All That Fits: Pananglagip – Rafael Marcus Bangit


In one of the many tributes to Rafael Markus Bangit in June 2006, Carol Galvez read a speech (that flowed like a poem) written in honor of human rights defender Shirin Ebadi. “For the man who is all man” she said. That day it was for Makoy, pangat and activist elder.

Evening of June 8, 2018 as I write this. Twelve years ago on this day, Makoy was shot in front of his oldest son in a bus stop over en route to Baguio City. He died instantly. I cannot forget the year 2006 for the spate of human rights violations across the country, and the Cordillera was not exempt. The numbers grew. The names became faces, and later, faces that I knew. Markus Bangit was one of them. Hindi ko na maalala kung pang-ilan siya sa mga katutubong aktibistang pinaslang sa ilalim ng rehimeng US-Arroyo.

The people’s movement was under attack—as in the present situation. Who knew that during Cordillera Day 2006 in Uma, Lubuagan, Makoy’s rationale (Ti Kaipapanan ti Aldaw Kordilyera) was his final uggayam. But I am not writing this for us to be lonely. To remember him, surely. To honor his memory, rightly—and to draw strength and inspiration for a life well-lived in service of the people. And I have in mind the youth—I hope this strikes a chord.

Someone told me, we must not forget our heroes and martyrs in the people’s movement. So here is a story I wish to share, chronicled over several evenings of pulong parangal in Tabuk in 2006, until Makoy was laid to rest in his beloved Tomiangan, overlooking the Chico River. I think it is also fitting to recollect Makoy, at a time when the Chico River is threatened anew with development aggression (just this afternoon the China-funded Chico river pump irrigation projected ground breaking took place in Pinukpok), and how Makoy’s activist awakening all started with the Chico River.

Born Rafael Bangit on October 24, 1959 in Sitio Tomiangan, Brgy. Dupag, Tabuk, Kalinga, Makoy was the eldest of 6 children. His father, Pedro “Mangwag” Bukaw-Bangit was a peacepact holder who traced his roots to the Naneng, Malbong, Salegseg and Sumadel tribes. His mother was Adelina Banutan Bangit, of Malbong and Naneng descent.

Growing up in Tomiangan, Makoy walked long roads daily and excelled in school. He finished his elementary schooling at Gaogao Elementary School in 1972 when the country was declared under martial law. Formal schooling gradually exposed Makoy to the social conditions affecting the country under the US-Marcos dictatorial regime.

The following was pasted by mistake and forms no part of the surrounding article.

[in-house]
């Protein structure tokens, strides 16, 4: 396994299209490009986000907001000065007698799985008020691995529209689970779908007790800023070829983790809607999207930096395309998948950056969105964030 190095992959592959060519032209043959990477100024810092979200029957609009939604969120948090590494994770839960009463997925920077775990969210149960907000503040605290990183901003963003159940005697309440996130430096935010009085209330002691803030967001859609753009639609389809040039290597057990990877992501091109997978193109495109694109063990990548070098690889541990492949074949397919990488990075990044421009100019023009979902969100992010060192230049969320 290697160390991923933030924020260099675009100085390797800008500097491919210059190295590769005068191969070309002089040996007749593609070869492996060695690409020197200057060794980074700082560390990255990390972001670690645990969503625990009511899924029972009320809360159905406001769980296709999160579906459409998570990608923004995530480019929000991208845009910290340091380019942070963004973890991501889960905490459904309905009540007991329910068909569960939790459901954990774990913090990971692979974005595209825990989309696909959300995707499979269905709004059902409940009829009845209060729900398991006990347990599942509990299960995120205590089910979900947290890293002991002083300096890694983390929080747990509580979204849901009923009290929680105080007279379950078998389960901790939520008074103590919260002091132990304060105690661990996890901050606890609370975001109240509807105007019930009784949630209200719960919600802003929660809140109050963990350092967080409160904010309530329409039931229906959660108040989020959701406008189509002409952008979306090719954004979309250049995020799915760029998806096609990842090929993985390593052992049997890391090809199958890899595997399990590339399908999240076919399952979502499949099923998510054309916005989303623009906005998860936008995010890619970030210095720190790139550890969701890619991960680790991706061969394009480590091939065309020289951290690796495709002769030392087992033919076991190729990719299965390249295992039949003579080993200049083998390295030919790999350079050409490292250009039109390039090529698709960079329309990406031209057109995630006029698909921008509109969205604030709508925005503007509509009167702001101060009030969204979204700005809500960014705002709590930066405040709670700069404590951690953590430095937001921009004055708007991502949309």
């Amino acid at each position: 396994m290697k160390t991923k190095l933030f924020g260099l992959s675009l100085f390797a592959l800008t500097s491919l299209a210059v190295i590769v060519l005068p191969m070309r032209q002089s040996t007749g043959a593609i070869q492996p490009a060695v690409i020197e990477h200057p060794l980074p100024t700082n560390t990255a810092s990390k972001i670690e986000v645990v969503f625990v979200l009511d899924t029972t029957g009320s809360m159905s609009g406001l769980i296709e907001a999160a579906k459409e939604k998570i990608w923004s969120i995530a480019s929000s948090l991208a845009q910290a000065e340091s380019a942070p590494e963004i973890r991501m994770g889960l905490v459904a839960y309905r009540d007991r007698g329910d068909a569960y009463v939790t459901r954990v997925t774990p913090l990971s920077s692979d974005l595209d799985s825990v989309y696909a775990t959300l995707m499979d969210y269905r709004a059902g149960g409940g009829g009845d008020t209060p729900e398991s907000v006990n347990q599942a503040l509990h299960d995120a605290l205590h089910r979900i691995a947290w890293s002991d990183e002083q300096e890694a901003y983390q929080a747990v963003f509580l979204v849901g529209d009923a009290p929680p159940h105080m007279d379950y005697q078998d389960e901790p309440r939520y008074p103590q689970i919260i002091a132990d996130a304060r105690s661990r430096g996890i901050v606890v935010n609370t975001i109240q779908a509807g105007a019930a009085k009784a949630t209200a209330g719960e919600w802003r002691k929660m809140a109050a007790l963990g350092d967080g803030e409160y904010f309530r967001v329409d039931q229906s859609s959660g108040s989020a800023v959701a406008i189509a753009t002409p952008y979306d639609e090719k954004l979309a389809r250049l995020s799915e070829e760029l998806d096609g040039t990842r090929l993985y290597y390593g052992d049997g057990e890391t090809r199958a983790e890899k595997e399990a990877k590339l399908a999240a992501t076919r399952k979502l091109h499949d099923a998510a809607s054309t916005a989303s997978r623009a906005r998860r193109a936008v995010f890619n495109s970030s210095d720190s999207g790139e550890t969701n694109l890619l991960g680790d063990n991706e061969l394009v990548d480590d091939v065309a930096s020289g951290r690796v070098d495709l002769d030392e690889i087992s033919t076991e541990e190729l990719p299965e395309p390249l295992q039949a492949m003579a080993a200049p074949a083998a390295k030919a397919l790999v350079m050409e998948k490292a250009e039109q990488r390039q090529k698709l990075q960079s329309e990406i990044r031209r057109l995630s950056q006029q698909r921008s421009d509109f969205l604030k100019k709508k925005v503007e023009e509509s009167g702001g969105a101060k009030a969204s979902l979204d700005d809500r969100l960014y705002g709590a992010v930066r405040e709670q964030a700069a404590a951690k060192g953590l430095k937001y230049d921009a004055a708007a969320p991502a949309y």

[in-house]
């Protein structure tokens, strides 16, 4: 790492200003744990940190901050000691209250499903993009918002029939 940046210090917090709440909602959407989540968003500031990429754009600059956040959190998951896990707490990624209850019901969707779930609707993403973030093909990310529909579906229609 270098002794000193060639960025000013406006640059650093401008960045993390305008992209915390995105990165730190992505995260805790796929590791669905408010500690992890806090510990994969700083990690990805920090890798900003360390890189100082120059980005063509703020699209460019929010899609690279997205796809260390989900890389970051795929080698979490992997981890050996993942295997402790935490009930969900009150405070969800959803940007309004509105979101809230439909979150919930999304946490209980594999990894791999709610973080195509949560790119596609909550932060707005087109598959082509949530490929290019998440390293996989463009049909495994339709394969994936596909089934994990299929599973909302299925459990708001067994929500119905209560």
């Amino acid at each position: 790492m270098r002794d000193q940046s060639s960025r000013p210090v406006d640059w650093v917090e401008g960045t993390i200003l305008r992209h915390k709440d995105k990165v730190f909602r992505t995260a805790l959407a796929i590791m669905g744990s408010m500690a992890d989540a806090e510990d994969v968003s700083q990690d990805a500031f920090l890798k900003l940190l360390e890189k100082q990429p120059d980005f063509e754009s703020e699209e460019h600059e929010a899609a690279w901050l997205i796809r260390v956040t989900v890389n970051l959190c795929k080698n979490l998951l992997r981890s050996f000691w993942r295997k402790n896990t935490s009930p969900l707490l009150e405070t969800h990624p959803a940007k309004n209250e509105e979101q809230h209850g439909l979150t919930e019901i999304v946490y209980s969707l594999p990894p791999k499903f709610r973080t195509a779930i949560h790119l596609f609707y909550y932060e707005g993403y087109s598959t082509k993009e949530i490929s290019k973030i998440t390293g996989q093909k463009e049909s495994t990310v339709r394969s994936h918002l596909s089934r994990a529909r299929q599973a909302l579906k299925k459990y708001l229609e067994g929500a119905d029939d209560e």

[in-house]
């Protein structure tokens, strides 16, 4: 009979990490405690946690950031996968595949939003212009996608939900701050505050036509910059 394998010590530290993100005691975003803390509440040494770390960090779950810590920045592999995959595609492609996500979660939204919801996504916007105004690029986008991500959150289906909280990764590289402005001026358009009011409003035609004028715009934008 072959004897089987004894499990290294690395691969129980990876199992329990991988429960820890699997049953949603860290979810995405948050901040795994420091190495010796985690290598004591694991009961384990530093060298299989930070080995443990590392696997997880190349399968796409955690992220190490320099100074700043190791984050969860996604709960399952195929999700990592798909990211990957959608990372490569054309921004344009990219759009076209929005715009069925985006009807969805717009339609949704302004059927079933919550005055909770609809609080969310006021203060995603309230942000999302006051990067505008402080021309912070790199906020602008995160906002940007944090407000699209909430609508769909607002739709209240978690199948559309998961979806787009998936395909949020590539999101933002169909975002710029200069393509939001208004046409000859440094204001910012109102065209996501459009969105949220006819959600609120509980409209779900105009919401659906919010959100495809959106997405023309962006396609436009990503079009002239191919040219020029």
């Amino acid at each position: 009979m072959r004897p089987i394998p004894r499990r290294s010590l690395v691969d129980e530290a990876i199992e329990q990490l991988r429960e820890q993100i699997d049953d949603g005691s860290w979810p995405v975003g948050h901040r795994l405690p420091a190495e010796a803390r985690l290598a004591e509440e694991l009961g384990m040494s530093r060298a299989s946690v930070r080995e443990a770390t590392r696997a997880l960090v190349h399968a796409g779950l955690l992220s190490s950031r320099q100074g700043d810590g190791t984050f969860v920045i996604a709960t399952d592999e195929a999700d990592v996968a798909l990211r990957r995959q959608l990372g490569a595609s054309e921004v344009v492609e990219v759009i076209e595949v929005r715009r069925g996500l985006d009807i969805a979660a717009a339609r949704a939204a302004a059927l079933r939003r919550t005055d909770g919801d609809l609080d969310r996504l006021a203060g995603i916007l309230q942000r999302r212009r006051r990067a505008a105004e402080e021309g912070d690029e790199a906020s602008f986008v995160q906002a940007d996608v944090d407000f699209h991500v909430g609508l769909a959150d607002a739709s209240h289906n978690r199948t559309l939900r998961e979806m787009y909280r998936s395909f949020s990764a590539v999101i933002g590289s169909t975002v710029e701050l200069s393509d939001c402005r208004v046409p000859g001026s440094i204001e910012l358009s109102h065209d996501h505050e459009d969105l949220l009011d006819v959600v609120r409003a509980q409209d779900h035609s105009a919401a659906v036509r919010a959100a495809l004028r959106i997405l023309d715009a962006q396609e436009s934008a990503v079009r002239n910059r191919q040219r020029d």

Ferdinand Marcos started constructing the Chico Dam, one of the largest dams in Asia. As a highschool student and graduate of St. William Academy, Makoy witnessed the human rights violations of the State military to his fellow i-Kalinga and to the Bontok peoples who were directly affected by the dam construction. Many were arrested and thrown to jail for opposing the dam construction. Already a youth leader in his own community, Makoy served as chairman of the Dupag Youth Council where he effectively led and educated his fellow youth.

The conditions under martial law and the hard peasant life of the Bangit family did not hinder Pedro and Adelina from sacrificing and persevering to make ends meet and be able to send Makoy to college in Baguio City. By 1980, Makoy earned his degree (Bachelor of Arts, Major in Political Science) at the Baguio Colleges Foundation (now University of the Cordilleras). It was also at this time that pangat Macliing Dulag, leader of the Butbut tribe in Bugnay, Kalinga, was assassinated by elements of the 44th IB led by Lt. Leodegario Adalem.

As a college student, Makoy actively led and participated in information campaigns and public fora on the opposition to the Chico Dams and its impact to the land and lives of the Bontok and Kalinga. Makoy was one of the youth leaders and best speakers of the campaign, where he would reach as far as Metro Manila to speak and explain in various conferences and gather support from support groups including government officials.

Sa UP Diliman dati, kwento ng isang kasamang aktibista noong nag-aaral pa siya, nahuhusayan sila kay Makoy tuwing nagpapaliwanag siya. Crush mi amin ni Makoy, kunana. Malalagip ko daytoy nga istorya.

Makoy’s work extended to issues beyond the Chico Dam. He was part of the struggle against the Grand Cañao, militarisation and recognition of ancestral land and self-determination in the 1980s.